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An explosion inside a grain silo at a farming co-op serves as yet another reminder as to how deadly and dangerous combustible dust can truly be if it isn’t properly maintained and proactively secured for explosion-proof safety.

The accident happened this past Monday at the Union Mills Co-Op in the northwestern town of Union Mills, Indiana, located just 50 miles south of Chicago. The state’s Occupational Safety and Health Administration is currently investigating what exactly set off the explosion, but it’s suspected as of press that grain dust is to blame based on the location of the damage and subsequent fire being limited to the concrete silo next to a railroad track on the facility’s grounds. The victim in the deadly blast was a 67-year-old employee at the Union Mills Co-Op whom is believed to have been working in or near the silo when the accident occurred. Other injuries were reported, but none were serious enough to require medical attention.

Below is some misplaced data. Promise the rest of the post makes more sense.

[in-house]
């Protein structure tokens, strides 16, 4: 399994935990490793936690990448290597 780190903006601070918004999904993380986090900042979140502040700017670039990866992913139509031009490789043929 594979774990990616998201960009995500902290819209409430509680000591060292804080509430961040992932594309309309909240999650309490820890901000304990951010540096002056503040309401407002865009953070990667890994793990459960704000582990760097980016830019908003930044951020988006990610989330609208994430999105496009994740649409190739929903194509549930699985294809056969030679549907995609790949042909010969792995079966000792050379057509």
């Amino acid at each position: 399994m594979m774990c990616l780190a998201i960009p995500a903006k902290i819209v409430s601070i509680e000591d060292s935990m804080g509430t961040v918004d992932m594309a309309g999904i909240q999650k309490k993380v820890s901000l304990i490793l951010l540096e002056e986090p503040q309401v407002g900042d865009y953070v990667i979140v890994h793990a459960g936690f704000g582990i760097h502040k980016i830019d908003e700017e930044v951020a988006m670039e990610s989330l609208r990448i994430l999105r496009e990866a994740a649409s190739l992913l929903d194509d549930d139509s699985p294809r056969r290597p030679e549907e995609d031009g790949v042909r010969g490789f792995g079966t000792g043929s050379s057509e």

In an interview with Journal and Courier, Purdue University farm safety expert Steve Wettschurack told the publication that concrete silos in particular can create a dangerous situation “because they seal so tightly” and that “a small spark, even from someone using a hammer, can set off a blast” when surrounded by highly volatile grain dust. An OSHA spokesperson says that Union Mills, an Avon, Indiana-based supply and marketing cooperative owned by farmers serving rural parts of Indiana, southern Michigan and Ohio, has no record of past safety violations, but something clearly went wrong on June 24th to cause this level of devastation.

According to OSHA’s official website, there have been more than 500 explosions, 184 deaths and 677 injuries over the past 35 years across the nation’s grain-handling elevators, with grain dust being cited as the main culprit behind these incidents. Here at Dust In Case, we’ve discussed grain dust’s combustibility, as well as outlined the responsibilities manufacturers and facilities working with combustible dust should enact on to prevent them from reoccurring, including educating and training workers. Ultimately, an understanding of safe housekeeping and using the right explosion proof vacuum cleaner is your front line defense in combustible dust explosion prevention.